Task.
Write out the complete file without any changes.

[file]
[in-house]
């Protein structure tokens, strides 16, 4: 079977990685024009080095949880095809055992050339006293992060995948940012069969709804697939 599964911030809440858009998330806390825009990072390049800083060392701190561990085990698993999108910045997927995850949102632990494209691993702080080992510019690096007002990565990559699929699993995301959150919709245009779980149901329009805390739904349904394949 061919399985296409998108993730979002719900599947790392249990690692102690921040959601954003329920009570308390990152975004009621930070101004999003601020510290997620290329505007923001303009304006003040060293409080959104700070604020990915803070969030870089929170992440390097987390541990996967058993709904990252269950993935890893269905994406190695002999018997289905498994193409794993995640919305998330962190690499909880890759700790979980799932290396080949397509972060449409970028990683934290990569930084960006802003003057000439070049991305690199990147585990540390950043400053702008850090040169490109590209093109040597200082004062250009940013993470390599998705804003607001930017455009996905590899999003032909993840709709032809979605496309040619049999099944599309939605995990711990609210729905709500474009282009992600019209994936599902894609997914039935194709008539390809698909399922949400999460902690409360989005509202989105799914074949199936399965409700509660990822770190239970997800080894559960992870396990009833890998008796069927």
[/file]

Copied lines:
[in-house]
């Protein structure tokens, strides 16, 4: 079977990685024009080095949880095809055992050339006293992060995948940012069969709804697939 599964911030809440858009998330806390825009990072390049800083060392701190561990085990698993999108910045997927995850949102632990494209691993702080080992510019690096007002990565990559699929699993995301959150919709245009779980149901329009805390739904349904394949 061919399985296409998108993730979002719900599947790392249990690692102690921040959601954003329920009570308390990152975004009621930070101004999003601020510290997620290329505007923001303009304006003040060293409080959104700070604020990915803070969030870089929170992440390097987390541990996967058993709904990252269950993935890893269905994406190695002999018997289905498994193409794993995640919305998330962190690499909880890759700790979980799932290396080949397509972060449409970028990683934290990569930084960006802003003057000439070049991305690199990147585990540390950043400053702008850090040169490109590209093109040597200082004062250009940013993470390599998705804003607001930017455009996905590899999003032909993840709709032809979605496309040619049999099944599309939605995990711990609210729905709500474009282009992600019209994936599902894609997914039935194709008539390809698909399922949400999460902690409360989005509202989105799914074949199936399965409700509660990822770190239970997800080894559960992870396990009833890998008796069927």